Reduced street lighting in England and Wales is not associated with road traffic collisions or crime, according to research published in the Journal of Epidemiology and Community Health.
The study, led by researchers from the London School of Hygiene & Tropical Medicine in partnership with UCL, suggests that local authorities can safely reduce street lighting at night, saving energy costs and reducing carbon emissions.
Lead investigator Dr Phil Edwards of the London School of Hygiene & Tropical Medicine, said: "An estimated £300m is spent every year on street lights in the UK. At a time when local authorities need to make spending cuts, our findings show that by carefully assessing risks, street lighting can be reduced without an increase in car crashes and crime."
Researchers analysed 14 years of data from 62 local authorities across England and Wales who had implemented a range of reduced street light strategies, including switching lights off permanently, reducing the number of hours that lamps are switched on at night, dimming lights, and replacing traditional orange lamps with energy efficient white light LED lamps.
To assess road safety, the researchers looked at all roads in participating authorities, examining what type of street lighting was used and the number of traffic collisions that happened at night relative to the day during 2000-13. There was no evidence of an association between reduced street lighting and night-time collisions across England and Wales.
To assess crime, researchers looked at data from 2010-13  to analyse how many crimes took place in an area and what types of street lighting were used there. They focused on offences more likely to occur at night, including burglary, theft of or from a vehicle, robbery, violence and sexual assault. Overall, there was no evidence of an association between reduced street lighting and increased crime across England and Wales. 
Study co-author Professor Shane Johnson of UCL Security and Crime Science, said: "The study findings suggest that energy saving street lighting adaptations have not increased area level crime in the neighbourhoods studied. This is very encouraging but it is important to note that it does not mean that this will be the case under all conditions, and so changes to lighting should be managed carefully."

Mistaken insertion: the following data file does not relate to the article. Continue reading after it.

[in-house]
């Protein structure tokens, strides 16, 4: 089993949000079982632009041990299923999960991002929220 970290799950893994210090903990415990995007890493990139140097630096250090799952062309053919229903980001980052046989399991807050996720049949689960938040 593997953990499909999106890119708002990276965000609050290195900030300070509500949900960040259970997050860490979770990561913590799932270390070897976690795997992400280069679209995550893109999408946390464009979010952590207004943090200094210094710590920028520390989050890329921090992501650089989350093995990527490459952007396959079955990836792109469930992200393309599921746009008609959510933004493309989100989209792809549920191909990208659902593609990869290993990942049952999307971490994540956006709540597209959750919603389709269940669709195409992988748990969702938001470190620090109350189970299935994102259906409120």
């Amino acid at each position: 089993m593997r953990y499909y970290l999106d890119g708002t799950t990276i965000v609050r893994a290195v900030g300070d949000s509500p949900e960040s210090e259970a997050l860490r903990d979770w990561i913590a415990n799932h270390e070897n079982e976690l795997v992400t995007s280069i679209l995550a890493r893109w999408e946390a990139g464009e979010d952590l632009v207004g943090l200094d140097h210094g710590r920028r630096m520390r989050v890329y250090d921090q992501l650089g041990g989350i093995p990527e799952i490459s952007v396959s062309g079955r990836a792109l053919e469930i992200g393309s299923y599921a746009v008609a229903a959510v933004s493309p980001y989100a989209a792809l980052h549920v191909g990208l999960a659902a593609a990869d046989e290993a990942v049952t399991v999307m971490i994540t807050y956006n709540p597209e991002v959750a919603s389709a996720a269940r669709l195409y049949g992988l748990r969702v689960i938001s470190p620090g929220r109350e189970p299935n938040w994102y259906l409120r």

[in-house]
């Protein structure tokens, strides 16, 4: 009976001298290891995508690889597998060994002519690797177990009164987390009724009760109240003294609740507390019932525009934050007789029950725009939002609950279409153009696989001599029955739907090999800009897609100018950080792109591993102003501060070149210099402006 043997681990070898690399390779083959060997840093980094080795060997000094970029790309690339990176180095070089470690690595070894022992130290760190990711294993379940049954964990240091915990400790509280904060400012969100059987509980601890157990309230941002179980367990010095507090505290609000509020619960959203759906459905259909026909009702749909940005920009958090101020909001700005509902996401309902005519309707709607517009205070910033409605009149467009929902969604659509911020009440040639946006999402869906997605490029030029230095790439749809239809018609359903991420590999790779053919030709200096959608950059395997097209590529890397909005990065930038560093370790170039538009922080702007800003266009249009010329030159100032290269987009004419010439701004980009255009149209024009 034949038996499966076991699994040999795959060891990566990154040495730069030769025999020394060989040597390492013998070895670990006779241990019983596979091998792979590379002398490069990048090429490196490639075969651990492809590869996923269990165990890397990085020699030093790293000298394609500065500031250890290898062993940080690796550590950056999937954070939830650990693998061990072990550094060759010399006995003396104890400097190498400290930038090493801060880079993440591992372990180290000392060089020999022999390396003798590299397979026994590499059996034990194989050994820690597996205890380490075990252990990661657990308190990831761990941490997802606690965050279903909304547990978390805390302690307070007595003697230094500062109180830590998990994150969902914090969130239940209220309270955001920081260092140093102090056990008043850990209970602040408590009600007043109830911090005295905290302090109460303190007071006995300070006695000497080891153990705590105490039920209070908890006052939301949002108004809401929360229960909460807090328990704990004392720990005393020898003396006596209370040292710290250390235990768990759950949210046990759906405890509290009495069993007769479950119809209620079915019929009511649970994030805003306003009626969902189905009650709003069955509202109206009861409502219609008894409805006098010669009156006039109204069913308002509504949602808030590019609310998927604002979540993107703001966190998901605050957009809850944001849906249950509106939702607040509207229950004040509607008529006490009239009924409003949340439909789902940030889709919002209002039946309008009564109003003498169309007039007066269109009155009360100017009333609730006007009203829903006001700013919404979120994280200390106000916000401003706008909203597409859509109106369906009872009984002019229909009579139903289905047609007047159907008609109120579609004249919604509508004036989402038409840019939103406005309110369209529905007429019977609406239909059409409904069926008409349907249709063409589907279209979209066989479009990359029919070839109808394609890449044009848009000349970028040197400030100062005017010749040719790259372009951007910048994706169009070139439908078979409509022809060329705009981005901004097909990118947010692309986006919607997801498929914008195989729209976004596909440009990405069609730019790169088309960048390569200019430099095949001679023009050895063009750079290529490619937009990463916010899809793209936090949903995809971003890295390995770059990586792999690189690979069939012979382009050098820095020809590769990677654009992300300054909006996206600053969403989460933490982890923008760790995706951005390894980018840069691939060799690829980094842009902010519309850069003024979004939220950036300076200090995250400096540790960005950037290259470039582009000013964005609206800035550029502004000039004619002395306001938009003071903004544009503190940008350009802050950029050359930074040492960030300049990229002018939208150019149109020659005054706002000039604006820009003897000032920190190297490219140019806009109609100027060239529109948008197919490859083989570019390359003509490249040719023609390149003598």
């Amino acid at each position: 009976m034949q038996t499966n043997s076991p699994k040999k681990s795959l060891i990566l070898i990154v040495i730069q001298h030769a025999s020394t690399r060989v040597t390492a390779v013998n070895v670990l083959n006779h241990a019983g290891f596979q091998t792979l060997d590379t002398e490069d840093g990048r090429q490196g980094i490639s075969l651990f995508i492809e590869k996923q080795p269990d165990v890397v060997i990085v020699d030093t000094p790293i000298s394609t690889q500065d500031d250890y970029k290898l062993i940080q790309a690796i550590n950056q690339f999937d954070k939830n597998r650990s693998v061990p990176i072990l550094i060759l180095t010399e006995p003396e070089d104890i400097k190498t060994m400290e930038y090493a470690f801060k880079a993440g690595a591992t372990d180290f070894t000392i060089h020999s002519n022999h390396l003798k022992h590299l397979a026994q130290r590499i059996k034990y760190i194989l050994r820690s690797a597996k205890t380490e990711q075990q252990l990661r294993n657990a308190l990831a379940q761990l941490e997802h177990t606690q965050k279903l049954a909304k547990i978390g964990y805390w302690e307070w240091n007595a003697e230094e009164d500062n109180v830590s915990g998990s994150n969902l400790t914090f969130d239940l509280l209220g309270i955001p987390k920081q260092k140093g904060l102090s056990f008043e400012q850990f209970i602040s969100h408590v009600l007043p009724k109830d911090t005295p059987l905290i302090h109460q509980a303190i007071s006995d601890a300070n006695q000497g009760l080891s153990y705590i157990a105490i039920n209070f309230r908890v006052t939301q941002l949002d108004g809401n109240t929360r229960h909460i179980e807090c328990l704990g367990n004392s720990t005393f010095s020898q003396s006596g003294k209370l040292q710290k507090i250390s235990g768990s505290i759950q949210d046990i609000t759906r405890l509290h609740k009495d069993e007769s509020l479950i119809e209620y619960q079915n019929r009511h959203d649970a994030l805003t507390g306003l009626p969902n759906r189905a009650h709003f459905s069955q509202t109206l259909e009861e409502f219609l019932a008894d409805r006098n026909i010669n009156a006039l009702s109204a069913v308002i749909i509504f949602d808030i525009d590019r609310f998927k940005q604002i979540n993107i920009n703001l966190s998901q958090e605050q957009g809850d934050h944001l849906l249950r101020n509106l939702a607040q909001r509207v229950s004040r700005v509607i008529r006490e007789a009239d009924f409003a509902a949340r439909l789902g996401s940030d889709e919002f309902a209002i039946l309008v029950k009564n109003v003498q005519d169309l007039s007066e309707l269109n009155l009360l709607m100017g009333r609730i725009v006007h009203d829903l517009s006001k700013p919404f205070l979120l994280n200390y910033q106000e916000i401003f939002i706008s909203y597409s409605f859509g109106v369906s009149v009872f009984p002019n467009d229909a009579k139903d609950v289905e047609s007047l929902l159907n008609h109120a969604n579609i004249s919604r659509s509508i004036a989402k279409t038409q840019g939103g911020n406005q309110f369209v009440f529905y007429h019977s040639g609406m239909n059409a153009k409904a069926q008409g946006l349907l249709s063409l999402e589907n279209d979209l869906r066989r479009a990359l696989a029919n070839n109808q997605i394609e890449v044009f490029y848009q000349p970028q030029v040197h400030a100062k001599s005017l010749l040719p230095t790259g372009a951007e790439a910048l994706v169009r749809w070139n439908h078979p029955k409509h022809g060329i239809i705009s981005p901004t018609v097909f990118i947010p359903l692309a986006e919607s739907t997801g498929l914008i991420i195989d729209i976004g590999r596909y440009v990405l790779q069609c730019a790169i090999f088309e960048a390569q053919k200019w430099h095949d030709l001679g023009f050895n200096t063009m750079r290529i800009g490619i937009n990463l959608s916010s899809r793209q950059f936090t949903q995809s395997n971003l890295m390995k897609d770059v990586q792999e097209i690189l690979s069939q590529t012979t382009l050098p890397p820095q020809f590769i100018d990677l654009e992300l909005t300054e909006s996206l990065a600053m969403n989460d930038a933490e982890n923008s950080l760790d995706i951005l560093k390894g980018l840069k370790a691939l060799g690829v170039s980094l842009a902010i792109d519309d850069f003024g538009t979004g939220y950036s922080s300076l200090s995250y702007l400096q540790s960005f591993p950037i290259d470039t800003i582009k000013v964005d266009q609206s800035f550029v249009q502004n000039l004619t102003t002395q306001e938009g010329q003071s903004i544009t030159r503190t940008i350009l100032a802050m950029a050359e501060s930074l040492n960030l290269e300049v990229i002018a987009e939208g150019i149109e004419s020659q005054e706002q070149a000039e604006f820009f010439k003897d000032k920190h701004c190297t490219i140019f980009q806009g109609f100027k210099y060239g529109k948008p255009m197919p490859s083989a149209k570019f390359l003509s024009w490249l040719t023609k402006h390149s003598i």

The researchers caution that street light reductions need to be carefully planned by local authorities. In an accompanying study published in Health & Place, researchers from the London School of Hygiene & Tropical Medicine conducted interviews and surveys with 520 people and analysed data from eight local authorities in England and Wales with different street light strategies to assess public views. Although reduced lighting had gone largely unnoticed in many areas, and had little reported impact on safety or mobility, there were some strong concerns where lights had been switched off. Street light at night was found to be important to many urban and suburban residents, and some felt less safe in the dark. Switching off lights was also perceived as representing neglect of an area by the local authority who were removing a 'public good'.
The researchers note their findings may be limited as they were only able to obtain useable data from 62 of 174 local authorities. The research was funded by the National Institute for Health Research (NIHR) Public Health Research programme.
Materials provided by London School of Hygiene & Tropical Medicine. Note: Content may be edited for style and length.
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